June 30, 2020

GUEST ROOM | Whose Lives Really Matter at Cornell?

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“Perpetrators of racism should face legal repercussions…”

-Sarah Evanega, Director of the Alliance for Science

Over the ten-month long investigation regarding my unjust and discriminatory removal from Cornell’s Alliance for Science program, I was further abused, disregarded, defamed and traumatized repeatedly by multiple staff and departments at Cornell. After repeatedly re-experiencing and confronting the same treatment and trauma that prompted the investigation in the first place, the final decision was hardly a surprise. To paraphrase: “We take no culpability but here’s a list of things that need fixing even though we’re not going to admit we discriminated against you.”

Due to the willful intellectual incapability of Ivy League universities to be truthful about their failings and effectively grasp concepts like racism and neuro-ableism beyond a white perspective, Cornell’s decision against me and their simultaneous (albeit vague) admission of fault, demonstrates, at best, an embarrassing inability to comprehend the purpose for the investigation in the first place. At worst, it’s an attempt to deflect, dismiss and avoid accountability for the pervasive and violent racism endemic to the institution.

As the first-ever U.S. Black Indigenous person to take part in the Alliance for Science, my trauma, my oppression and my abuse is mine to use to validate those who have been systematically abused at Cornell University and elsewhere day after day, year after year.

The following are my “Top Eight” of what to expect when attempting to achieve accountability for racism and ableism at Cornell (note: nonbinarism wasn’t even considered important enough to be included in Title IX’s report):

1. Despite the ADA statement that someone does not have to disclose their disability or request accommodation until they recognize it may become a hurdle, staff and faculty at Cornell can apparently agree to accommodate your disability before the program starts and still claim that their failure to provide reasonable accommodations is your fault. Incredulously, they can also claim on record that the accommodations made were never requested, while simultaneously holding that accommodations were given because they provided broken printers that remained broken for the entire duration of the program.

Whatsapp Text between Feliz and an Alliance for Science Program head reads:

JF: Good morning, I have a question. I have ADHD and I can’t absorb information from digital documents very well. Could you help me with accommodations for this during the program? I would need to print papers, instructions, etc…

Alliance for Science Program Lead: Hi Julia, I just verified, and yes, we can support you in that.

2. No matter how many emails, texts and photos you submit as evidence, Cornell will disregard all of that in favor of “anonymous” notes stating  racism is “boring.” This singular piece of evidence is apparently all they need to justify a defamation campaign against you and cite your engagement in intellectual discourse as the reason for your removal. Yes, really.

A hand-written comment from an Alliance for Science participant read as follows: “There are possibility [sic] of making this week very Boring [sic] with more racism discussion!  Let us be careful!  We are getting worried about the topics of training!  It is URGENT [sic]!!”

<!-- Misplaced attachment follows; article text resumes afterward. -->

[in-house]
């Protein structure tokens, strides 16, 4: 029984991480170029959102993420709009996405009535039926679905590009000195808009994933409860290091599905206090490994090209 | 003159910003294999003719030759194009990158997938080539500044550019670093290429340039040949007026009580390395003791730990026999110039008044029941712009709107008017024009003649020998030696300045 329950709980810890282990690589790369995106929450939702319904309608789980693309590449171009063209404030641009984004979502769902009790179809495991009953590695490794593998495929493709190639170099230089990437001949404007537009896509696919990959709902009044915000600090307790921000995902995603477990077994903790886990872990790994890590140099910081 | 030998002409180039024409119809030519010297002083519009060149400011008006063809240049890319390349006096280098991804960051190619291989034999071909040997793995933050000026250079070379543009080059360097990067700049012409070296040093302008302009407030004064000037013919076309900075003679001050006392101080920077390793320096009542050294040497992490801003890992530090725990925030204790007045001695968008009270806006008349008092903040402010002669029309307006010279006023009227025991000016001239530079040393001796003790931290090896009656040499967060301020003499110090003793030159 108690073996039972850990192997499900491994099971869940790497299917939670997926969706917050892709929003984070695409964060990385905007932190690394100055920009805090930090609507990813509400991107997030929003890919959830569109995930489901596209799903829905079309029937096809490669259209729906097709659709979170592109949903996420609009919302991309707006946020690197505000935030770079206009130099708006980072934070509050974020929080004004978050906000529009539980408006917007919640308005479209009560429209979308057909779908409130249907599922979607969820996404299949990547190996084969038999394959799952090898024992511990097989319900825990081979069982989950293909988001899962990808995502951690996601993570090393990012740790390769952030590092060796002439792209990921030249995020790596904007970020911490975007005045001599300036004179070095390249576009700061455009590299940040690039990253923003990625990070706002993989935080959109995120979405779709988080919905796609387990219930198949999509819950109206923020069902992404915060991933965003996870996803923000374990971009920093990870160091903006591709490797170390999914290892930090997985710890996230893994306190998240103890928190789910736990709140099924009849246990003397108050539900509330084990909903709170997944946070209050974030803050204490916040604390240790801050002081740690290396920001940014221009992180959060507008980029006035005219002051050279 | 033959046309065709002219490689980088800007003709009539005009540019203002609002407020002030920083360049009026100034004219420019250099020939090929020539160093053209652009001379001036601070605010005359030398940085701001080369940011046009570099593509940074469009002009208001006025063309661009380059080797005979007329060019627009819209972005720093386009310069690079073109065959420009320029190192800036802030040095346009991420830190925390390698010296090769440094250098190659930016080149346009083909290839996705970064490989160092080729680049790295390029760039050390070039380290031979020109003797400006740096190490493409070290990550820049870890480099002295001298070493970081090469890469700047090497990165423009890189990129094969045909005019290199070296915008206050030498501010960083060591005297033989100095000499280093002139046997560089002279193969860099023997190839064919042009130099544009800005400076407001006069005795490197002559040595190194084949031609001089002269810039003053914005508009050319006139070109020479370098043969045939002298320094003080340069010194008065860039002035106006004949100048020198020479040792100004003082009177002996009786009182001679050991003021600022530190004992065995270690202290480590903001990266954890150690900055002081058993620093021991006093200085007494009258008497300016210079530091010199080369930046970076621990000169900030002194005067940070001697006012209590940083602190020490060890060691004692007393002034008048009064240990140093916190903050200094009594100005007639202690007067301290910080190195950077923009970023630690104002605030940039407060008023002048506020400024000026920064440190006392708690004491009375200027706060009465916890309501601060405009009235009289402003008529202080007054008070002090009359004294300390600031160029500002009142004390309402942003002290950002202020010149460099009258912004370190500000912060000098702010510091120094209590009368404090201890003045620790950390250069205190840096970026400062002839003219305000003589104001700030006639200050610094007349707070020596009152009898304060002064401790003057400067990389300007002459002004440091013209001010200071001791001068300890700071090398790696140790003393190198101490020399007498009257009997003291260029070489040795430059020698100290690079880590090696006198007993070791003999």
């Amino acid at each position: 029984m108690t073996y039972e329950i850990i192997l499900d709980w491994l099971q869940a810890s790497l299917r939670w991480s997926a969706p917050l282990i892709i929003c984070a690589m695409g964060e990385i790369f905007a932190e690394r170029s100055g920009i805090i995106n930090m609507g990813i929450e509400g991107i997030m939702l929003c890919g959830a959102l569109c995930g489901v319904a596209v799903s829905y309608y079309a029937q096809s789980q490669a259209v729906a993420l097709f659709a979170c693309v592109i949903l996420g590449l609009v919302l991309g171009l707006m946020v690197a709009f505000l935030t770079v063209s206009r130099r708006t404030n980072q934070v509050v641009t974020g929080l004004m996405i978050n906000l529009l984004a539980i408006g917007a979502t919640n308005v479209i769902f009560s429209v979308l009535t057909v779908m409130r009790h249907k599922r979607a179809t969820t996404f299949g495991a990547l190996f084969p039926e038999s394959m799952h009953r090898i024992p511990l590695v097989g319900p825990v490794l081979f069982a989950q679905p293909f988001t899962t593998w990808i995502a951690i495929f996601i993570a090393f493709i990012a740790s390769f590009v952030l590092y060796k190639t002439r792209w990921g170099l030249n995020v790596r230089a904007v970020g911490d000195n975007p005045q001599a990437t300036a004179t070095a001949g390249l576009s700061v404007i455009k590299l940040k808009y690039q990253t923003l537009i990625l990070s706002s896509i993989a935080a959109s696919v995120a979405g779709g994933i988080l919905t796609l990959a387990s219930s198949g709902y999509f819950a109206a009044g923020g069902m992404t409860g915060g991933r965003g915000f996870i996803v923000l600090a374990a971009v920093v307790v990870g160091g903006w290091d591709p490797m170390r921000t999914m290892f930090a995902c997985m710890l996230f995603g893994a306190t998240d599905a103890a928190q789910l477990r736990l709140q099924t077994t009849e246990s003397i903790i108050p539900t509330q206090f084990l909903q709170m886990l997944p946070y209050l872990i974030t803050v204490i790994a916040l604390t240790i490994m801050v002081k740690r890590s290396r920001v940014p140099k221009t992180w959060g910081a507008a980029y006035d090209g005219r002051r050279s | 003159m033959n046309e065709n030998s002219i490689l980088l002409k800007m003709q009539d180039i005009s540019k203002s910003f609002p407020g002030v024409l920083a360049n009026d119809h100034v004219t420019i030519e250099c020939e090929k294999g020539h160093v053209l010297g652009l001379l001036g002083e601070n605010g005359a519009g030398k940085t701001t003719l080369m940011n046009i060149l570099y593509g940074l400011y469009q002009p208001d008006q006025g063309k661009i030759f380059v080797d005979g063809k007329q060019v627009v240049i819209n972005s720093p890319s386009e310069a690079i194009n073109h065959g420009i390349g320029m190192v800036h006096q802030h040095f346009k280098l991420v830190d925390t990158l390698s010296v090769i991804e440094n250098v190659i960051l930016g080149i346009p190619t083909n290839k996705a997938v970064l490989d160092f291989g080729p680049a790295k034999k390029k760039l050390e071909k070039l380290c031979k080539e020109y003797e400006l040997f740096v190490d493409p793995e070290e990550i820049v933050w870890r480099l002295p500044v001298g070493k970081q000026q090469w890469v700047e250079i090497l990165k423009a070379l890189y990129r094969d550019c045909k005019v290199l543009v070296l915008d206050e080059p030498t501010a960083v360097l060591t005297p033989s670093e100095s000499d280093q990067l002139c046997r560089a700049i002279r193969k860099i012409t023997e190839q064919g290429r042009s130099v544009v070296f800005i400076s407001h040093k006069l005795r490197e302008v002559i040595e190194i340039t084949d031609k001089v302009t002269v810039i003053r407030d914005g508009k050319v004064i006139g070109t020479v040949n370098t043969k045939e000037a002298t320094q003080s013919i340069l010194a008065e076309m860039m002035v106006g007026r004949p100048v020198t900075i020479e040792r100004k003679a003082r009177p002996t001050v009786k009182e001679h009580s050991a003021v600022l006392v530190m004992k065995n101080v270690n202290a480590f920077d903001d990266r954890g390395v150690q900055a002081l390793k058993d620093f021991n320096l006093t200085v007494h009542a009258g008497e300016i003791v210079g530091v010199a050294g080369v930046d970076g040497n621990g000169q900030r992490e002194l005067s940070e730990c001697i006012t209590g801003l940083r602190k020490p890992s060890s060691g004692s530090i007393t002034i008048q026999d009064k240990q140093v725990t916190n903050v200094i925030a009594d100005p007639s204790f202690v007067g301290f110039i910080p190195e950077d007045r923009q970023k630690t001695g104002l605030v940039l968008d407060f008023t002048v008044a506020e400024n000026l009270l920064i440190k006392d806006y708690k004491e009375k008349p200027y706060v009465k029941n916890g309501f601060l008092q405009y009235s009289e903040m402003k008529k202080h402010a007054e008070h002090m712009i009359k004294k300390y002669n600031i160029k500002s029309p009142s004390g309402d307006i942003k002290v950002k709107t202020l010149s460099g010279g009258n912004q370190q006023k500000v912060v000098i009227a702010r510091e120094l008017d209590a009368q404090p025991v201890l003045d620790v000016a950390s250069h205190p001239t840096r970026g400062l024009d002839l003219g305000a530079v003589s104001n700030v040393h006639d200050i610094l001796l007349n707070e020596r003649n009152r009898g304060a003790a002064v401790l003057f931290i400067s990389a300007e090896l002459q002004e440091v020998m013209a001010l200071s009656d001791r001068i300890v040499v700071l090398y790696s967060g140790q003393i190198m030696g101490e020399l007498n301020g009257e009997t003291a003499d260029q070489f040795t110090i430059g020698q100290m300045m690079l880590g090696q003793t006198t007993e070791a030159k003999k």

3. You can document each and every single interaction through email — displaying each and every failure to accommodate a disability and request for them to address racism — and it doesn’t matter.

4. The Title IX Office knows about you and is involved before you even figure out they exist. If you have a disability, they will make believe they never knew about it and will force you to endure numerous pointless interviews while denying necessary accommodations. Also, “Inclusion and Diversity” is a tool to uphold your oppression and is easily exploited to use against you.

In an email sent to Feliz, the Title IX office informed them that their concerns had been taken “seriously” and that they have “filed a bias report on [their] behalf with Cornell’s Department of Inclusion and Workforce Diversity.”

5. When you ask Cornell to address racism and are removed from your program, staff and faculty will manufacture pretext to justify your removal after the fact. They can defame you and promote a false narrative rather successfully by exploiting the power dynamic between people of color in the global North and the global South. All of a sudden, all the fellows will go from not really knowing why you were removed to reading from the same script. Even fellows that supported you will suddenly be used to paint you as an aggressor and as a disruption — despite there not being a single complaint or remark about you being “a bully” before your removal.

In an Whatsapp message with another Alliance for Science Fellow, Feliz was informed that the Alliance for Science Program leads were concerned about “experiencing backlash publicly after [Feliz]” and asked “what can [they] do to help the alliance [sic] to combat this backlash.”

6. When you ask the question, “…as someone from the mainland U.S., how can I say to my Black and Brown communities that animal agriculture will save the developing world when animal agriculture is one of the most exploitative industries to them?” during a lecture entitled “The Role of Livestock in Developing Countries,” you will receive an aggressive, racially charged invalidating response from the white lecturer rather than the well-informed answer you hoped for.

Their inappropriate response will be deemed acceptable because their Jewish ethnicity apparently affords more credibility than the lived experience of a Brown AfroIndigenous person from the U.S. It does not matter if other fellows corroborate your side of the story and explain that anti-Semitism is notably different from racism to program staff. Rest assured, you are the problem for requesting that racist tantrums not be ignored or tolerated.